Take a Hard Look

Next, people-first leaders examine their policies and practices with an eye toward eliminating the drivers of burnout that come from leadership mandates. These include nonevidence-based policies, metrics over mission, dysfunctional EHR systems, unaddressed patient safety concerns, trivial administrative tasks, regulatory myths, staffing shortages, and lack of childcare or mental health support. Leaders gain knowledge by rounding during busy late shifts and observing firsthand the change opportunities that stare them in the face.7

Fix Inefficiencies

While shadowing, rounding, and (most importantly) listening deeply, people-first leaders scan for opportunities to enhance workplace efficiency and facilitate improvements for streamlining functions. Implementing time-saving team-based documentation and care, Lean methods, EHR optimization, and staff training eliminates waste in workflows and allows clinicians to spend more time with patients.

Cultivate a Culture of Well-being

Finally, people-first leaders work to cultivate and sustain a culture of respect, community, connection, and support. This starts with creating conditions that allow healthcare workers to feel safe and joyful at work and return home with enough time and energy reserve to enjoy their personal lives. It continues by building support and time for a culture that includes at-work buddy systems, meal sharing, and peer-to-peer and mental health programs. People-first leaders destigmatize and normalize asking for help.

The evidence-based actions discussed here have been field tested by healthcare leaders in the real world, organized into a framework of six essential elements based on expert guidance, and assembled into a compendium of resources for healthcare worker well-being by the National Academy of Medicine.8 With the promulgation of these resources and others—like the 2022 Healthcare Workforce Rescue Package from ALL IN: WellBeing First for Healthcare—a movement is underway.9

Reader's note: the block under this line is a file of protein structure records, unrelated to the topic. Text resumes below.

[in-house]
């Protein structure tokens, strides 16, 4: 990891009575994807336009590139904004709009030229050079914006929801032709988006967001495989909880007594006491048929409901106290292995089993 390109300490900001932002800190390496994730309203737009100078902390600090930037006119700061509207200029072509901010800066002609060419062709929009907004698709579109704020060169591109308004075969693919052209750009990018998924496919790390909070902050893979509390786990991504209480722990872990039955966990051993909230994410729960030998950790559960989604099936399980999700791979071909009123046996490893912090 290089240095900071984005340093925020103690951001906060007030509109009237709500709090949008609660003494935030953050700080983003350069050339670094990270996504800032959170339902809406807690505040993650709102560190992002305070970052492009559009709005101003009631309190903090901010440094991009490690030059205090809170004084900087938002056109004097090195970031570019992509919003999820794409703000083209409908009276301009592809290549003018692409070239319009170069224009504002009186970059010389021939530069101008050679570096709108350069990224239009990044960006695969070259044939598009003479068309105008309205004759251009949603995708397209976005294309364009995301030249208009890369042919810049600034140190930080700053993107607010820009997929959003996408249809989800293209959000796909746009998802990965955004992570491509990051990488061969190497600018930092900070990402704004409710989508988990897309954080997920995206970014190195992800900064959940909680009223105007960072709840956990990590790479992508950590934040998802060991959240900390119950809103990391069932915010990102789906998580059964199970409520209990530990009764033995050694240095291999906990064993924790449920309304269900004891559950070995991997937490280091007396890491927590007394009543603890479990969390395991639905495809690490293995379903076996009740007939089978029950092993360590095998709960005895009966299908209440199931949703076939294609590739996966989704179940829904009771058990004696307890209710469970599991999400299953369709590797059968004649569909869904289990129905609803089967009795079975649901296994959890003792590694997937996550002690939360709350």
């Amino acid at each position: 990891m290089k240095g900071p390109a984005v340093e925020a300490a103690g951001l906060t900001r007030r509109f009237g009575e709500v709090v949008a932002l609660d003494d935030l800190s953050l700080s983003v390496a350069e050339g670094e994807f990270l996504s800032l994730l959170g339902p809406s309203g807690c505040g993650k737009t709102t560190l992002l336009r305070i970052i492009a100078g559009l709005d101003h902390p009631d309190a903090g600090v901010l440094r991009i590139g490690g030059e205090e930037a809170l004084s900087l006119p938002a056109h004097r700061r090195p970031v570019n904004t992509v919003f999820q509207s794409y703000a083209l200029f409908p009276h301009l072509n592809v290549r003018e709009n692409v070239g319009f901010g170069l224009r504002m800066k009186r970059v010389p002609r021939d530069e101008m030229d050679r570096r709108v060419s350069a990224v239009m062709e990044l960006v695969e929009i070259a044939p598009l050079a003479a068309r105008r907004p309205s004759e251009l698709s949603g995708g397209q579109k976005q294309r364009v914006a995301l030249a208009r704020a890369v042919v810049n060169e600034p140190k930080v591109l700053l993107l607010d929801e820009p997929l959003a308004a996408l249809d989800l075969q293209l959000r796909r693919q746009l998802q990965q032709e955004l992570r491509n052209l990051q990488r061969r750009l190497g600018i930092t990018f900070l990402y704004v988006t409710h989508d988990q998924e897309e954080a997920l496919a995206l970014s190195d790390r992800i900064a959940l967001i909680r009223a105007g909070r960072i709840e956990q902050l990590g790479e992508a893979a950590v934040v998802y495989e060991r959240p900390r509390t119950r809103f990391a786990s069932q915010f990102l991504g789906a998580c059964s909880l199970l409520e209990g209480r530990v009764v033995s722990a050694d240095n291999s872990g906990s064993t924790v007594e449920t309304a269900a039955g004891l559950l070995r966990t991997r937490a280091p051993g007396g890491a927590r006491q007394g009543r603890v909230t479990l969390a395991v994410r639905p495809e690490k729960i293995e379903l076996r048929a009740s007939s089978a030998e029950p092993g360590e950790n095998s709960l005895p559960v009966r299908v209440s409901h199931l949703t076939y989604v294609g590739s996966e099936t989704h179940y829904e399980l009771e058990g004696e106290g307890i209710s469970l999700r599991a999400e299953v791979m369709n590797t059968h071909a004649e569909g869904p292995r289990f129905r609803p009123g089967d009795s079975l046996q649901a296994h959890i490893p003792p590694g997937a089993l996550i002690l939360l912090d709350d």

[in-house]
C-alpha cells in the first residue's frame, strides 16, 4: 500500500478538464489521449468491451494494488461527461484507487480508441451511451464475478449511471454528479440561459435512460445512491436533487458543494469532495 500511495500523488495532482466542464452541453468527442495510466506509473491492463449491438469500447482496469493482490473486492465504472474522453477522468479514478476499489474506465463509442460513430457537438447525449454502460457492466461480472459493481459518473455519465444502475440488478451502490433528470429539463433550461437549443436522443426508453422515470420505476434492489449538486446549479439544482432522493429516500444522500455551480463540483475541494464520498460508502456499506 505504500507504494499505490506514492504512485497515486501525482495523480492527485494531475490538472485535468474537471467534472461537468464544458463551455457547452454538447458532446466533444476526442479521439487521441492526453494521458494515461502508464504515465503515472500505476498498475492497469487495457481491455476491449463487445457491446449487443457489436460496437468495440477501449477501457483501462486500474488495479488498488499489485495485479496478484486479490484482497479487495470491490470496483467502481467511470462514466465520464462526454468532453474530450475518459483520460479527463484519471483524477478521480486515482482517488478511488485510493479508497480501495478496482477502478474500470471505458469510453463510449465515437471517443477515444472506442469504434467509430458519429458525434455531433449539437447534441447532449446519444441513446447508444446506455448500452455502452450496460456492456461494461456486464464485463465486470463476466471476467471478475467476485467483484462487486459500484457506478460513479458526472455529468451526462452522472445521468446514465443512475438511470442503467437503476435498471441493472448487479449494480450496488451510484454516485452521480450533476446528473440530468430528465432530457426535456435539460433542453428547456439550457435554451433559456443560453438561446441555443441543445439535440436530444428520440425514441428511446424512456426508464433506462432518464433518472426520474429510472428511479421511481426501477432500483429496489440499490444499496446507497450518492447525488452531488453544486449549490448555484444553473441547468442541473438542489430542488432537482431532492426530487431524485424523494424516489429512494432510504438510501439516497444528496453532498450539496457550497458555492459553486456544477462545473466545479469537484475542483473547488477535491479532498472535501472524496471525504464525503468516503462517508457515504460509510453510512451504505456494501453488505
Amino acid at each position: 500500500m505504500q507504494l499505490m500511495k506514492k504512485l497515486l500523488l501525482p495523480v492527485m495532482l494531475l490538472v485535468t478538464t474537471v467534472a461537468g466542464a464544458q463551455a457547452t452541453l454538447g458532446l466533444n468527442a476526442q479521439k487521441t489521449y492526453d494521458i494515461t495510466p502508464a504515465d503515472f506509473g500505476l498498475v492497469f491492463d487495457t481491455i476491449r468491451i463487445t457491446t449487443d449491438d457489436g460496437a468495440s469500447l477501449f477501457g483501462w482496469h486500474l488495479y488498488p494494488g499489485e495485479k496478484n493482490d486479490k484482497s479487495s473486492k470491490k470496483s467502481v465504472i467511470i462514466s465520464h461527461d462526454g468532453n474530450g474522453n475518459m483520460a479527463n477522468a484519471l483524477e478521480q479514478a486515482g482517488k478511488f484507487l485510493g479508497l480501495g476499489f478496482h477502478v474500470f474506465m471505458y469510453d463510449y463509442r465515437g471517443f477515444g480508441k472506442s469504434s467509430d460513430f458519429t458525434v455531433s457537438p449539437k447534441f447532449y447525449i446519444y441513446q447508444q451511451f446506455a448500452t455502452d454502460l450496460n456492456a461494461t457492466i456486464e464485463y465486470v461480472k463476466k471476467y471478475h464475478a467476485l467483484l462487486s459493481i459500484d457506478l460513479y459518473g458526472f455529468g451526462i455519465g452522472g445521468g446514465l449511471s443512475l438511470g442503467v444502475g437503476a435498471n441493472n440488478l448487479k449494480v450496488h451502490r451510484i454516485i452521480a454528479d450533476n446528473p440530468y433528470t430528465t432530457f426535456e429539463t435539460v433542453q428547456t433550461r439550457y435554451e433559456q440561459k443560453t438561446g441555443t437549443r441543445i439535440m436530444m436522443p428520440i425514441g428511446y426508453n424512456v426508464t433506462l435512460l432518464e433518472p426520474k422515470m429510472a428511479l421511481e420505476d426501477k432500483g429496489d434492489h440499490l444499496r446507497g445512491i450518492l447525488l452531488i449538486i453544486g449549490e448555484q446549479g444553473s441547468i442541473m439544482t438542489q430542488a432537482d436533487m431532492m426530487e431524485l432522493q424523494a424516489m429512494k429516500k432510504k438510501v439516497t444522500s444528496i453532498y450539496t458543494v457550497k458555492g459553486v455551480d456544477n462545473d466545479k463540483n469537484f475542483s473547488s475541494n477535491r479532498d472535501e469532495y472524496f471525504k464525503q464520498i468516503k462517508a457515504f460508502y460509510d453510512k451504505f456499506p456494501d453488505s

While leaders may not be able to fix every problem, people-first leaders achieve quick wins on easier challenges and take collaborative action to build the capacity to address the bigger challenges. Taking people-first action is imperative. The well-being of our nation’s healthcare depends on it.


  1. Leiter MP, Maslach C. Six areas of worklife: a model of the organizational context of burnout. J Health Hum Serv Adm. 1999;21(4):472-89.
  2. Maslach C, Leiter MP. The truth about burnout: how organizations cause personal stress and what to do about it. Jossey-Bass;1997.
  3. Schein EH. Humble Inquiry: The Gentle Art of Asking Instead of Telling. Berrett-Koehler; 2013.
  4. Palamara K, Sinsky C. Four key questions leaders can ask to support clinicians during the COVID-19 pandemic recovery phase. Mayo Clinic Proceedings. January 1, 2022.
  5. Sexton JB, Adair KC, Profit J, et al. Safety culture and workforce well-being associations with Positive Leadership WalkRounds. Jt Comm J Qual Patient Saf. July 2021.
  6. Shanafelt TD, Makowski MS, Wang H, et al. Association of burnout, professional fulfillment, and self-care practices of physician leaders with their independently rated leadership effectiveness. JAMA Netw Open. 2020;3(6):e207961.
  7. Gamble M. Hospitals’ ivory tower problem. Becker’s Hosp Rev. February 2, 2022.
  8. National Academy of Medicine. Resource compendium for healthcare worker well-being.
  9. ALL IN: WellBeing First for Healthcare. 2022 healthcare workforce rescue package.

The guidelines suggested here are not rules, do not constitute legal advice, and do not ensure a successful outcome. The ultimate decision regarding the appropriateness of any treatment must be made by each healthcare provider considering the circumstances of the individual situation and in accordance with the laws of the jurisdiction in which the care is rendered.